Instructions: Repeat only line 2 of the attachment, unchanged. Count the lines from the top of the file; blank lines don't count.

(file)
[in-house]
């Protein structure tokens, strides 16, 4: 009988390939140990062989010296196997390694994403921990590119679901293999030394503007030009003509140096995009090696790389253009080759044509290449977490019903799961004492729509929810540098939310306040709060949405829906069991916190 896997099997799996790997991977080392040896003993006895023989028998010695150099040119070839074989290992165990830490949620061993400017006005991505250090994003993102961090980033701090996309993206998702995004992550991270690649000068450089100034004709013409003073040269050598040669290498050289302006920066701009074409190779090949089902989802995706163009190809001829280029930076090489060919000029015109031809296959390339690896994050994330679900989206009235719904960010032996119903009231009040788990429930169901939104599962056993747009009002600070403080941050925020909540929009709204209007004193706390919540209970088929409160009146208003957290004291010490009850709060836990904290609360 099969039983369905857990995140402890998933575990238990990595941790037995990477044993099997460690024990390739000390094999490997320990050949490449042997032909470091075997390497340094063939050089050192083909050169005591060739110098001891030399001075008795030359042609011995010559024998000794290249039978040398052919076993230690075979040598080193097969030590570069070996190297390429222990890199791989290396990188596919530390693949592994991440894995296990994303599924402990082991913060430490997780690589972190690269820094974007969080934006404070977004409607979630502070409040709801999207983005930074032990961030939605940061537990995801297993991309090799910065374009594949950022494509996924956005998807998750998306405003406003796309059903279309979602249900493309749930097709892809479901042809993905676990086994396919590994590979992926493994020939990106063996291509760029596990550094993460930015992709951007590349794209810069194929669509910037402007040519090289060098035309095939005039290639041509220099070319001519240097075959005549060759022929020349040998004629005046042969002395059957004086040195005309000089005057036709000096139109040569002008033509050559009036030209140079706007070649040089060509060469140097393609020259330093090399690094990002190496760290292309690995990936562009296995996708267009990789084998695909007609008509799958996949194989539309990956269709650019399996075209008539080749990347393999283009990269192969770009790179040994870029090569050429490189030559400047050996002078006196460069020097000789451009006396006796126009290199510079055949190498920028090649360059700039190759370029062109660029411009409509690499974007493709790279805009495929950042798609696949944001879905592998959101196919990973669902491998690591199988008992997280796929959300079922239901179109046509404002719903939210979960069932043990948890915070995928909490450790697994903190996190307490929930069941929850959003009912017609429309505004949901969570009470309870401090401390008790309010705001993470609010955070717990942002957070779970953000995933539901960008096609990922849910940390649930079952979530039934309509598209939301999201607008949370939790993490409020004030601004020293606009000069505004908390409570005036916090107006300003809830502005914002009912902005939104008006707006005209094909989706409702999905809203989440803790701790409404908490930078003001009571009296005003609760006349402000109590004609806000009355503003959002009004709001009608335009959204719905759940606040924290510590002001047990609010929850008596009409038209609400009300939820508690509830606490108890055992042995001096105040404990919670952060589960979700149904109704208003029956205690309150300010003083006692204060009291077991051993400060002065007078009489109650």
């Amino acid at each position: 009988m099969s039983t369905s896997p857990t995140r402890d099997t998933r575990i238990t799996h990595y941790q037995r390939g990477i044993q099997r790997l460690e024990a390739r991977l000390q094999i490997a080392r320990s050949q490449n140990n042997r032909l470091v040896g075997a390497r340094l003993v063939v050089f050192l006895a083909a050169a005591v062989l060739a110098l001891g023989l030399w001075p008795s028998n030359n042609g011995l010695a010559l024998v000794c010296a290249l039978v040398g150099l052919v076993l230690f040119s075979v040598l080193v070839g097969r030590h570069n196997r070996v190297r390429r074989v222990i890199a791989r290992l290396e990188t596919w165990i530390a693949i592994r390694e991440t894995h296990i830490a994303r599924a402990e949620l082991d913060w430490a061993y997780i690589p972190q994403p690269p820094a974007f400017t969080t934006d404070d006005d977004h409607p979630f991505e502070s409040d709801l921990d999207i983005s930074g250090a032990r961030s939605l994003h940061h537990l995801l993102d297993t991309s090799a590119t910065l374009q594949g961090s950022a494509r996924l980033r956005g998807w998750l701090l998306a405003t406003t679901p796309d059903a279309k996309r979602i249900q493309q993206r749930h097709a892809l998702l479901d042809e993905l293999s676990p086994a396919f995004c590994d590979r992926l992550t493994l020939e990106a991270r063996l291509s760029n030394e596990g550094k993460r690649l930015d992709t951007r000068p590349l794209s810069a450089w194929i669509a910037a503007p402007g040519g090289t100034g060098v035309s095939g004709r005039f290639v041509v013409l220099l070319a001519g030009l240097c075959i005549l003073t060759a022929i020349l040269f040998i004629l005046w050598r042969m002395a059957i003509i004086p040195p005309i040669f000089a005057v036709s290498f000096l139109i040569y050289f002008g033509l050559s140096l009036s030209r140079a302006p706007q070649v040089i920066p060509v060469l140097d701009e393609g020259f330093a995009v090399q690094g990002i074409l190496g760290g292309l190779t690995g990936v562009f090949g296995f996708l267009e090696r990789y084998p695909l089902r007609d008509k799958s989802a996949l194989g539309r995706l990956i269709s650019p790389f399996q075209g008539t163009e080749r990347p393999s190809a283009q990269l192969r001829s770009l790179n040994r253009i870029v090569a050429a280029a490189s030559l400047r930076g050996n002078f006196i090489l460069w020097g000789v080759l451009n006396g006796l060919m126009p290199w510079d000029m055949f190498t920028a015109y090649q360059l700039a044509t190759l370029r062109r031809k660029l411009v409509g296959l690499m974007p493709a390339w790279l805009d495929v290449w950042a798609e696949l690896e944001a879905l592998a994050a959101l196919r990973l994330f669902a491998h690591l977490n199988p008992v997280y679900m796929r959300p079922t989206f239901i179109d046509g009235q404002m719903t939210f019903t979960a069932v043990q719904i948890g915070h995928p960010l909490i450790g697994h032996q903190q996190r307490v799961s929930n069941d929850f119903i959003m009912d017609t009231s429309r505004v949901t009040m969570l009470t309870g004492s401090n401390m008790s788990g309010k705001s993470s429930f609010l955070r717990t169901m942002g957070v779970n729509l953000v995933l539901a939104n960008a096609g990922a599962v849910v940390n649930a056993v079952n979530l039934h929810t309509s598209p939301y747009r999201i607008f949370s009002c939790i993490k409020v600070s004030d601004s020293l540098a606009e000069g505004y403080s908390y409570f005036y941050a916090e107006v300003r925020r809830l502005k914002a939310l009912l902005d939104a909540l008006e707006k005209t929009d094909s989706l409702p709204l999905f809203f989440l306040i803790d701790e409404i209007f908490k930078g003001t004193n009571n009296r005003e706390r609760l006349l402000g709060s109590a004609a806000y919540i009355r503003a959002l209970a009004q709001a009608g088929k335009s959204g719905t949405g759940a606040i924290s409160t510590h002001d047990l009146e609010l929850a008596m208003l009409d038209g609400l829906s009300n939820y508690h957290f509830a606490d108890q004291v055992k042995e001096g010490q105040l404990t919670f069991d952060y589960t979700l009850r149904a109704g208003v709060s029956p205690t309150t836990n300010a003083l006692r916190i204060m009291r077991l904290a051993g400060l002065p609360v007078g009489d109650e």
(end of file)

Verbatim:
């Protein structure tokens, strides 16, 4: 009988390939140990062989010296196997390694994403921990590119679901293999030394503007030009003509140096995009090696790389253009080759044509290449977490019903799961004492729509929810540098939310306040709060949405829906069991916190 896997099997799996790997991977080392040896003993006895023989028998010695150099040119070839074989290992165990830490949620061993400017006005991505250090994003993102961090980033701090996309993206998702995004992550991270690649000068450089100034004709013409003073040269050598040669290498050289302006920066701009074409190779090949089902989802995706163009190809001829280029930076090489060919000029015109031809296959390339690896994050994330679900989206009235719904960010032996119903009231009040788990429930169901939104599962056993747009009002600070403080941050925020909540929009709204209007004193706390919540209970088929409160009146208003957290004291010490009850709060836990904290609360 099969039983369905857990995140402890998933575990238990990595941790037995990477044993099997460690024990390739000390094999490997320990050949490449042997032909470091075997390497340094063939050089050192083909050169005591060739110098001891030399001075008795030359042609011995010559024998000794290249039978040398052919076993230690075979040598080193097969030590570069070996190297390429222990890199791989290396990188596919530390693949592994991440894995296990994303599924402990082991913060430490997780690589972190690269820094974007969080934006404070977004409607979630502070409040709801999207983005930074032990961030939605940061537990995801297993991309090799910065374009594949950022494509996924956005998807998750998306405003406003796309059903279309979602249900493309749930097709892809479901042809993905676990086994396919590994590979992926493994020939990106063996291509760029596990550094993460930015992709951007590349794209810069194929669509910037402007040519090289060098035309095939005039290639041509220099070319001519240097075959005549060759022929020349040998004629005046042969002395059957004086040195005309000089005057036709000096139109040569002008033509050559009036030209140079706007070649040089060509060469140097393609020259330093090399690094990002190496760290292309690995990936562009296995996708267009990789084998695909007609008509799958996949194989539309990956269709650019399996075209008539080749990347393999283009990269192969770009790179040994870029090569050429490189030559400047050996002078006196460069020097000789451009006396006796126009290199510079055949190498920028090649360059700039190759370029062109660029411009409509690499974007493709790279805009495929950042798609696949944001879905592998959101196919990973669902491998690591199988008992997280796929959300079922239901179109046509404002719903939210979960069932043990948890915070995928909490450790697994903190996190307490929930069941929850959003009912017609429309505004949901969570009470309870401090401390008790309010705001993470609010955070717990942002957070779970953000995933539901960008096609990922849910940390649930079952979530039934309509598209939301999201607008949370939790993490409020004030601004020293606009000069505004908390409570005036916090107006300003809830502005914002009912902005939104008006707006005209094909989706409702999905809203989440803790701790409404908490930078003001009571009296005003609760006349402000109590004609806000009355503003959002009004709001009608335009959204719905759940606040924290510590002001047990609010929850008596009409038209609400009300939820508690509830606490108890055992042995001096105040404990919670952060589960979700149904109704208003029956205690309150300010003083006692204060009291077991051993400060002065007078009489109650």